48% Of Physicians Do Not Foresee Ability to Accept New Patients From Accountable Care Act, Impacting Access To Care, According to Physician Profitability Index
SAN FRANCISCO – May 21, 2013 – CareCloud, a leading provider of cloud-based practice management, electronic health records (EHR), and medical billing software and services, and QuantiaMD, the largest social learning and collaboration platform serving more than 170,000 validated physician members, today announced the findings of the first Practice Profitability Index (PPI). The announcement took place at the inaugural HealthBeat 2013 Conference, sponsored by VentureBeat in San Francisco. The PPI was created and launched as part of a partnership between the two companies and was designed to provide a voice to US physician practices regarding issues impacting the financial and operational health of their practices.
The key finding of the PPI study was that the 5,012 physician participants were two-thirds more likely to foresee a downward trend in profitability for the year ahead than a positive one (36% negative vs. 22% positive). Three of the top four issues negatively affecting profitability for all physicians stemmed from healthcare reform, led by declining reimbursements (65%), rising costs (57%), Affordable Care Act-related requirements (48%) and coding and documentation changes, including ICD-10 (44%). The PPI also found that (48%) of physician practices indicated that increased operational and billing pressures will leave them unable to accept any of the influx of 30 million newly insured Americans expected to join the healthcare system, indicating a concerning access to care issue. Despite these challenges, PPI physicians are demonstrating resolve and resourcefulness in managing their practices and balancing operational demands with their desire to deliver outstanding care to patients.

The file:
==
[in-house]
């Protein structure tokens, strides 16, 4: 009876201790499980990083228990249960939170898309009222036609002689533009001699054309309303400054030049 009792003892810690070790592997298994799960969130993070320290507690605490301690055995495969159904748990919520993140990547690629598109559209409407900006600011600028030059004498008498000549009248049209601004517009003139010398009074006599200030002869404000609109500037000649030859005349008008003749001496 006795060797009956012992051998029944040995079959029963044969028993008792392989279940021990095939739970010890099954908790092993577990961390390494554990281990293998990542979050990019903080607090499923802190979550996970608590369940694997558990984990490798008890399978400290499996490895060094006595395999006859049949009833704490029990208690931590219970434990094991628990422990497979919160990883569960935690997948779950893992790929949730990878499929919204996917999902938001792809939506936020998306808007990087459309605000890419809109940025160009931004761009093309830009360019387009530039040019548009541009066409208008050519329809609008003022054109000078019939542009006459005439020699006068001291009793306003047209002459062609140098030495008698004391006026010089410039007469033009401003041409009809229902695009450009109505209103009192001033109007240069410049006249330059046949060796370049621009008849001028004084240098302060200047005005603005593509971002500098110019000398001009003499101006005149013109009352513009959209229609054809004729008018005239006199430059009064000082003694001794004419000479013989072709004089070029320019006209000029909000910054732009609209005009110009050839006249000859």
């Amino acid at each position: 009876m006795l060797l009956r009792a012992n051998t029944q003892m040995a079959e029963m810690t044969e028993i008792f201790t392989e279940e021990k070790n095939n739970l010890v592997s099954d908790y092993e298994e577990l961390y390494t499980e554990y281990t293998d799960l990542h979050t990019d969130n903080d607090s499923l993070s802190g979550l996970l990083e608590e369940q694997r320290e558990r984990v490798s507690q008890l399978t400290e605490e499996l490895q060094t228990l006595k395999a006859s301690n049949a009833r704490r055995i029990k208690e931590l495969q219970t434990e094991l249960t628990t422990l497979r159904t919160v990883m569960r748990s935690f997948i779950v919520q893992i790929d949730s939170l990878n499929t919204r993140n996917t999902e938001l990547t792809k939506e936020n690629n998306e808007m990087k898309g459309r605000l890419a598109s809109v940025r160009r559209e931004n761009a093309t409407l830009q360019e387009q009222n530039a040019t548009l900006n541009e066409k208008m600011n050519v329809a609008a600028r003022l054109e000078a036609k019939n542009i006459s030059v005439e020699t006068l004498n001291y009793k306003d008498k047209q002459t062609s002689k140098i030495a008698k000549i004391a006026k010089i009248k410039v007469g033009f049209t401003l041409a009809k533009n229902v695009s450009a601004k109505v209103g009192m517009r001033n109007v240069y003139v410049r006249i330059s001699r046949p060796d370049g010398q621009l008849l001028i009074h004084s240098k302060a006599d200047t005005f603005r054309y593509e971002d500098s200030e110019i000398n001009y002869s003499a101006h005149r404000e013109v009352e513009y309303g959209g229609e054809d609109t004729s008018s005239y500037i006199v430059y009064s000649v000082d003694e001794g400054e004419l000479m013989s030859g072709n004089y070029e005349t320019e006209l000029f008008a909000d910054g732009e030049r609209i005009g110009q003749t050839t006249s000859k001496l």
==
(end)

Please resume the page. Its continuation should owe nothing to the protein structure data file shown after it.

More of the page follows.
The complete 2013 PPI study results, which also explore physician’s opinions about: the time spent on administration rather than patient care; technology adoption; staying independent amid industry consolidation; the impact of healthcare reform; and strategies for improving operational performance, including some breakouts by state – can be accessed via Power Your Practice, an online resource site for medical professionals: www.poweryourpractice.com/PPI.
Additional key findings from the 2013 PPI included:
Administrative Demands Take A Toll On Patient Care
- When asked how much of their time was spent on “coding, documentation and administration,” rather than patient care, the majority of physicians (59%) said they sacrificed more than (20%) of their time this way. This is the equivalent of one day per week for a full-time physician spent at a desk rather than in an exam room. About (30%) of physicians spend one-third of their time – or more – on administrative tasks. The survey also indicated some interesting state-based data:
- Physicians in New York and Pennsylvania spend the most time on paperwork, not patients, among professionals in high-population states (with 37% and 34% allocating more than one-third of their time to administration, respectively).
Rumors Of The Death of Independent Practices May Be Exaggerated
- In contrast to some recent industry coverage, independent physician practices largely want to stay that way. Of the 2,094 respondents who own their own practice, only (11%) are “actively” looking to sell – joining (10%) who say that they already have, due to profit challenges. Nearly (60%) say they are not looking to sell their practices at all.
- Physicians in Texas are the most independent-minded, followed by peers in Massachusetts and California. The percentage of physicians who are not interested in selling out in these states stands at 71%, 66%, and 63%, respectively. Independent physicians in New York, Florida and Illinois are less likely than others to say they will not sell – at 55%, 55%, and 51% respectively.
Physicians Are Turning To Each Other for Guidance to Navigate Change